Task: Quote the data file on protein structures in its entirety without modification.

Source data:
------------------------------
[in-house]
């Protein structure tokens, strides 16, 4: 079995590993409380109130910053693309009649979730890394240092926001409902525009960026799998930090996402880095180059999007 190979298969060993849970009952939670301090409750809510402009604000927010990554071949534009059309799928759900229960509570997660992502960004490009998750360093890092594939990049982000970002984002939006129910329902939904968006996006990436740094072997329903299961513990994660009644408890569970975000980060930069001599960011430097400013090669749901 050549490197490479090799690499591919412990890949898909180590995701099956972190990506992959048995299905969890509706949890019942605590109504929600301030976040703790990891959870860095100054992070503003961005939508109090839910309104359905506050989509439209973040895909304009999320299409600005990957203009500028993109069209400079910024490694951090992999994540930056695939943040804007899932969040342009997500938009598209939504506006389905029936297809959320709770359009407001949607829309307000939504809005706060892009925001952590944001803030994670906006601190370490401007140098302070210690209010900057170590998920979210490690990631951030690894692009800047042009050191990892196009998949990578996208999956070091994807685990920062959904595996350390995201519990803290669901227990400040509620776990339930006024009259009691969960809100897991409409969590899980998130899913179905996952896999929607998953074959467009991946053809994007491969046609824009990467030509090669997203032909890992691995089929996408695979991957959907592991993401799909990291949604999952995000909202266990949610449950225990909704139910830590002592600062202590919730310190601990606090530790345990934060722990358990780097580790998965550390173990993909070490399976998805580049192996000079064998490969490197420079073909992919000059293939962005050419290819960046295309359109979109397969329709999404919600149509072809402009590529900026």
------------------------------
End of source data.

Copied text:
[in-house]
């Protein structure tokens, strides 16, 4: 079995590993409380109130910053693309009649979730890394240092926001409902525009960026799998930090996402880095180059999007 190979298969060993849970009952939670301090409750809510402009604000927010990554071949534009059309799928759900229960509570997660992502960004490009998750360093890092594939990049982000970002984002939006129910329902939904968006996006990436740094072997329903299961513990994660009644408890569970975000980060930069001599960011430097400013090669749901 050549490197490479090799690499591919412990890949898909180590995701099956972190990506992959048995299905969890509706949890019942605590109504929600301030976040703790990891959870860095100054992070503003961005939508109090839910309104359905506050989509439209973040895909304009999320299409600005990957203009500028993109069209400079910024490694951090992999994540930056695939943040804007899932969040342009997500938009598209939504506006389905029936297809959320709770359009407001949607829309307000939504809005706060892009925001952590944001803030994670906006601190370490401007140098302070210690209010900057170590998920979210490690990631951030690894692009800047042009050191990892196009998949990578996208999956070091994807685990920062959904595996350390995201519990803290669901227990400040509620776990339930006024009259009691969960809100897991409409969590899980998130899913179905996952896999929607998953074959467009991946053809994007491969046609824009990467030509090669997203032909890992691995089929996408695979991957959907592991993401799909990291949604999952995000909202266990949610449950225990909704139910830590002592600062202590919730310190601990606090530790345990934060722990358990780097580790998965550390173990993909070490399976998805580049192996000079064998490969490197420079073909992919000059293939962005050419290819960046295309359109979109397969329709999404919600149509072809402009590529900026």